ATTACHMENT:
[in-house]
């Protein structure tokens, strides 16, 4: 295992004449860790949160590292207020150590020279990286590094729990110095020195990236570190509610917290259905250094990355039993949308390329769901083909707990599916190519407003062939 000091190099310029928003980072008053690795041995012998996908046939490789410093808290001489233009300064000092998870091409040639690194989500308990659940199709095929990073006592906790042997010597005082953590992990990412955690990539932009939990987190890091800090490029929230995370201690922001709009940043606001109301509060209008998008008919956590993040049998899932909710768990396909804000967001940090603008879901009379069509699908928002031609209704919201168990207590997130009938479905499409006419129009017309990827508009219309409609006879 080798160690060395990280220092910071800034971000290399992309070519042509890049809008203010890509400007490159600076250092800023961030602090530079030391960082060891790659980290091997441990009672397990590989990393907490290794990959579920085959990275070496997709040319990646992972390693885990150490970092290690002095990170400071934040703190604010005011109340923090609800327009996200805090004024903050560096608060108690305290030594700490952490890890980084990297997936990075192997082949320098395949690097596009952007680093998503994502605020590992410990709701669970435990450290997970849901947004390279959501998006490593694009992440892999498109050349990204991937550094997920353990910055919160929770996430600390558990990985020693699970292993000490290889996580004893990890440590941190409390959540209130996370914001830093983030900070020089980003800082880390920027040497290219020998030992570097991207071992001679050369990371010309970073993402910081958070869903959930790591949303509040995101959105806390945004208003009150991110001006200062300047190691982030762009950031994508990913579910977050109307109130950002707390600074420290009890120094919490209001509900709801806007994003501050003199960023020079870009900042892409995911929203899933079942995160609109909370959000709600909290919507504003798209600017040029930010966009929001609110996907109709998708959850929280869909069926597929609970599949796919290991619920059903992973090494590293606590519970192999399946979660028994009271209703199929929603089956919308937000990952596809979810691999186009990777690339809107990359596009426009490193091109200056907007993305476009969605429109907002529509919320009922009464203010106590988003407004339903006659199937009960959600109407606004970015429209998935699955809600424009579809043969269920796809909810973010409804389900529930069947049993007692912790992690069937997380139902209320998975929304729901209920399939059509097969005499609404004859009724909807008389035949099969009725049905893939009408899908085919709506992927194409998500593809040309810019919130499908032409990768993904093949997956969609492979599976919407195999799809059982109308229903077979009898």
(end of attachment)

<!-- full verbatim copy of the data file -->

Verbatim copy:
[in-house]
């Protein structure tokens, strides 16, 4: 295992004449860790949160590292207020150590020279990286590094729990110095020195990236570190509610917290259905250094990355039993949308390329769901083909707990599916190519407003062939 000091190099310029928003980072008053690795041995012998996908046939490789410093808290001489233009300064000092998870091409040639690194989500308990659940199709095929990073006592906790042997010597005082953590992990990412955690990539932009939990987190890091800090490029929230995370201690922001709009940043606001109301509060209008998008008919956590993040049998899932909710768990396909804000967001940090603008879901009379069509699908928002031609209704919201168990207590997130009938479905499409006419129009017309990827508009219309409609006879 080798160690060395990280220092910071800034971000290399992309070519042509890049809008203010890509400007490159600076250092800023961030602090530079030391960082060891790659980290091997441990009672397990590989990393907490290794990959579920085959990275070496997709040319990646992972390693885990150490970092290690002095990170400071934040703190604010005011109340923090609800327009996200805090004024903050560096608060108690305290030594700490952490890890980084990297997936990075192997082949320098395949690097596009952007680093998503994502605020590992410990709701669970435990450290997970849901947004390279959501998006490593694009992440892999498109050349990204991937550094997920353990910055919160929770996430600390558990990985020693699970292993000490290889996580004893990890440590941190409390959540209130996370914001830093983030900070020089980003800082880390920027040497290219020998030992570097991207071992001679050369990371010309970073993402910081958070869903959930790591949303509040995101959105806390945004208003009150991110001006200062300047190691982030762009950031994508990913579910977050109307109130950002707390600074420290009890120094919490209001509900709801806007994003501050003199960023020079870009900042892409995911929203899933079942995160609109909370959000709600909290919507504003798209600017040029930010966009929001609110996907109709998708959850929280869909069926597929609970599949796919290991619920059903992973090494590293606590519970192999399946979660028994009271209703199929929603089956919308937000990952596809979810691999186009990777690339809107990359596009426009490193091109200056907007993305476009969605429109907002529509919320009922009464203010106590988003407004339903006659199937009960959600109407606004970015429209998935699955809600424009579809043969269920796809909810973010409804389900529930069947049993007692912790992690069937997380139902209320998975929304729901209920399939059509097969005499609404004859009724909807008389035949099969009725049905893939009408899908085919709506992927194409998500593809040309810019919130499908032409990768993904093949997956969609492979599976919407195999799809059982109308229903077979009898």